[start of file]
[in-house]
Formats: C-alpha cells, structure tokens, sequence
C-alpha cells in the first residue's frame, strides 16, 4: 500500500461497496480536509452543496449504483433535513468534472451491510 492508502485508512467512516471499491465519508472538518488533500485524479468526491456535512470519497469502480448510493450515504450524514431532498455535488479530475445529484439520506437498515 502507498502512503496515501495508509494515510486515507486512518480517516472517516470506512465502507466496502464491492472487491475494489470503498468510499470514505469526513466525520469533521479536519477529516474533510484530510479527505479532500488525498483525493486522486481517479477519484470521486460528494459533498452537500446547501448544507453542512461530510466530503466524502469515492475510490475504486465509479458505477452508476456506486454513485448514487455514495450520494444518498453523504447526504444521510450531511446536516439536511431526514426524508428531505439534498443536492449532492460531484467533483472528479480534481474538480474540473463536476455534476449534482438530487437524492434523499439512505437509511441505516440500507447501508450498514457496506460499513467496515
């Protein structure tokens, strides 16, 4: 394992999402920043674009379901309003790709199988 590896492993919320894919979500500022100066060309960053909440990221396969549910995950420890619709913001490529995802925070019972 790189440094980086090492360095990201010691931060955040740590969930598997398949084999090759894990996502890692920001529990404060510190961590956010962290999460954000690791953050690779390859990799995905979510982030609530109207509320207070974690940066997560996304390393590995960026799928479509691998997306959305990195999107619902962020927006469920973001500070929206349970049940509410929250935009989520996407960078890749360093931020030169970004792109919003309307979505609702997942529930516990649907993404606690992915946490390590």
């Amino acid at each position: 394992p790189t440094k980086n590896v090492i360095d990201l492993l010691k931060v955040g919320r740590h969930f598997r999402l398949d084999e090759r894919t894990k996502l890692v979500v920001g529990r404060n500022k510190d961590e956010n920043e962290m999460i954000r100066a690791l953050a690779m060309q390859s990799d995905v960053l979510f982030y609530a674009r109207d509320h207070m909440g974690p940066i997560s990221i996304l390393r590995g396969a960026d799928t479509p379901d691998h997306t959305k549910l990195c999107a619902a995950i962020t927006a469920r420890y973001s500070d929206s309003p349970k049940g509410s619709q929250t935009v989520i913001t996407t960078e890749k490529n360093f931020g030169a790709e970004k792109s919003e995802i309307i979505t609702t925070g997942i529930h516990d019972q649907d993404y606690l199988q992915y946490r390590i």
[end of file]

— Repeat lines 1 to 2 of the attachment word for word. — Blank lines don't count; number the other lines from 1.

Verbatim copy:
[in-house]
Formats: C-alpha cells, structure tokens, sequence